ON THE LOOKOUT FOR ANSWERS – THE REVIEW OF THE FILM "MONK OF THE SEA"
The film "Monk of the Sea" has already made its début at Krakow Film Festival. The next screening will be held on June 3 in the cinema Kijów.Centrum. We would like to invite you to read the review of the documentary film.
Conversations, confessions or even a short exchange of views - there are so few of them in this film. On the one hand, I regretted that there is so few of them, on the other hand, thanks to this I could feel that the story has its own rhythm. The director and the main protagonist submitted themselves to the chain of events. Rafał Skalski decided to remain an observer, and Ball, the main protagonist, allowed to be observed.
From the information which appears at the end of the film, we learn that "70% of the Thai are ordained to be temporary monks." "Monk of the Sea" tells the story of one of them, Ball, who decides to take this step when he is thirty years old. Of his own free will, he becomes a monk for 15 days. During this time, he commits himself to give up all kinds of stimulants, sex, dancing and singing. Therefore, Ball goes for two weeks to the sea, where he will devote himself to prayer, he will fast, meditate and think about his life.
The beginning of the film tells us a bit about the protagonist. We find out that we are dealing with a man who is still a boy. Ball works as a car salesman, but - as he himself confesses - almost every night he has a party and gets drunk with his friends. At home, he spends his time watching television or browsing Facebook. Perhaps, by going to the temple, Ball admits to himself that he has to work on oneself. So he leaves for 15 days, which from the beginning seem an eternity to him. How Skalski showed them?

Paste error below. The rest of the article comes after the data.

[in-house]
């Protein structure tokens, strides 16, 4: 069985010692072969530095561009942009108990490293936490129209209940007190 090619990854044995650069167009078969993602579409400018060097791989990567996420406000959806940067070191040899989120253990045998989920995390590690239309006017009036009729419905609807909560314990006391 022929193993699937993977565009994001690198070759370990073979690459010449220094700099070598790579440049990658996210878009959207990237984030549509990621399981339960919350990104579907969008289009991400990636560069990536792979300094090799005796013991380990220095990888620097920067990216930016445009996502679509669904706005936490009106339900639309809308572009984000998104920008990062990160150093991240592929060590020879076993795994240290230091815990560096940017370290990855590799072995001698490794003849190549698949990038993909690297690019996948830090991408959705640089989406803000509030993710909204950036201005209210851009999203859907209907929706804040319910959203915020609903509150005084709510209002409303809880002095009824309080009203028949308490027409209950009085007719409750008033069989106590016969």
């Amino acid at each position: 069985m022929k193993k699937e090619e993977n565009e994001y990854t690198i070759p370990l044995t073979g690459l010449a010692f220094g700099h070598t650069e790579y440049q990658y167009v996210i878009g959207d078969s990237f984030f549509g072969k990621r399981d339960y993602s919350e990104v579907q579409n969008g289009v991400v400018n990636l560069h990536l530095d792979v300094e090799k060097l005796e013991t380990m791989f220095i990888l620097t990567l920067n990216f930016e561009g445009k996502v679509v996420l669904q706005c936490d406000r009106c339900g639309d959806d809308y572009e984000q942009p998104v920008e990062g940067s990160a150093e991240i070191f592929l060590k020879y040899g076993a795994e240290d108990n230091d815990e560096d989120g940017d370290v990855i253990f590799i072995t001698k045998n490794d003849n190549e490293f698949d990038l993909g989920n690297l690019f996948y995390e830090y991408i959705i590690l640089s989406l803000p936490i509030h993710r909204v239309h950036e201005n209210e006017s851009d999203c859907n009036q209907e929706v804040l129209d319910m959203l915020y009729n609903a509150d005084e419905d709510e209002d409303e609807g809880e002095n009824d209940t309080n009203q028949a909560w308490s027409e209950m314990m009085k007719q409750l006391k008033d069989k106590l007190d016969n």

The director concentrated on observing the protagonist, looking into his eyes and listening to what he hears. What do we listen to? We listen to the murmur of the sea, to the sounds of planks bending under the weight of the feet, sometimes to the words of a 47-year-old monk, Ball's mentor. Such a dedication to meditation makes weary, calls for words, for noise. At times, the protagonist escapes into the world of Facebook and it is no wonder why. However, there is an important message hidden in this silence, and Skalski manages to get this message across: it is an appeal to us that we stop even for a moment, sit on the porch or on a bench in a park, or go for a walk and think in which direction we are heading.